Medical clinic offers new vaccine, eye surgeries

  • Published
  • By Tyler Hemstreet
  • 62nd Airlift Wing Public Affairs
Not even the deep snow on the ground, treacherous road conditions or numerous late reporting days during the last couple of weeks could stop the 62nd Medical Group's clinic from opening its doors to its patients.

"Throughout all the weather-related incidents, we kept things running for folks," said Col. Thomas McCauley, 62nd MDG commander.

Even though the clinic used minimal staffing at times to weather the manpower shortages, Colonel McCauley said, it did what it could to take care of its patients.

Providing that same care on a daily basis sometimes requires the clinic to look for different ways to get the job done, even if it means working with another agency.

The clinic recently started offering more active duty patients photorefractive keratectomy and LASIK eye surgery through a partnership with the Navy's clinic in Bremerton, said Maj. Christine Stabile, 62nd MDG chief of the optometry clinic.

A patient's choices for the surgery before the change gave them just two options; travel to Travis Air Force Base, Calif., or the Air Force's clinic in San Antonio, Texas to have the procedure done.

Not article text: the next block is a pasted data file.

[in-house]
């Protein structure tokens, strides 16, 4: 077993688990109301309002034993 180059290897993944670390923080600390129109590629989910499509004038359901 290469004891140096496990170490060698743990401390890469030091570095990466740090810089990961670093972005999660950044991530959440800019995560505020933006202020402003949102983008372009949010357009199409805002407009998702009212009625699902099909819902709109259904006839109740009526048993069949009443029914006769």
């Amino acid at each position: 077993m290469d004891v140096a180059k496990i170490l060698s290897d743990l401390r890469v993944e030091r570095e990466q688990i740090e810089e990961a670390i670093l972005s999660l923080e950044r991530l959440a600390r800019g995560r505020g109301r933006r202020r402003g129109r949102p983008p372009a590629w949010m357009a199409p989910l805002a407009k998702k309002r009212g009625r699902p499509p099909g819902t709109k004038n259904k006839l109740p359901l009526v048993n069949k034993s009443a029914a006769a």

The 62nd MDG clinic had to limit the number of patients it could take for the surgery because the numerous follow-up visits patients needed took staff time away from the normal patient population, Major Stabile said.

"We couldn't make this work here at McChord, so Major Stabile reached out for the alternative," said Col. Lori Heim, 62nd MDG chief of medical staff. "It's unique to have that interagency cooperation to utilize other services."

It's unique and effective at the same time since the surgery and follow-up visits will now be handled in Bremerton, Major Stabile said.

"We can now take nearly 1,100 patients for the procedure as opposed to just 10 or 11 before," Major Stabile said.

Patients can start receiving the PRK surgery Feb. 1 and the Lasik Mar. 1, Major Stabile said.

In another move to better serve patients, the clinic is now offering the human papillomavirus vaccine to McChord beneficiaries enrolled at the clinic. The vaccination protects against four major types of HPV.

"Once we realized this is something that can prevent cancer, we've stepped out and said this is something important for our population and we need to do this now," Colonel Heim said of the Center for Disease Control-recommended vaccination.

The clinic started administering the voluntary immunizations last week.

The vaccination, administered in three doses, is available for females aged 11-26. Minors need guardian permission to receive the vaccination, Colonel Heim said.

"We're always watching for the latest developments in the medical industry and how we go about getting it for our patients," Colonel McCauley said.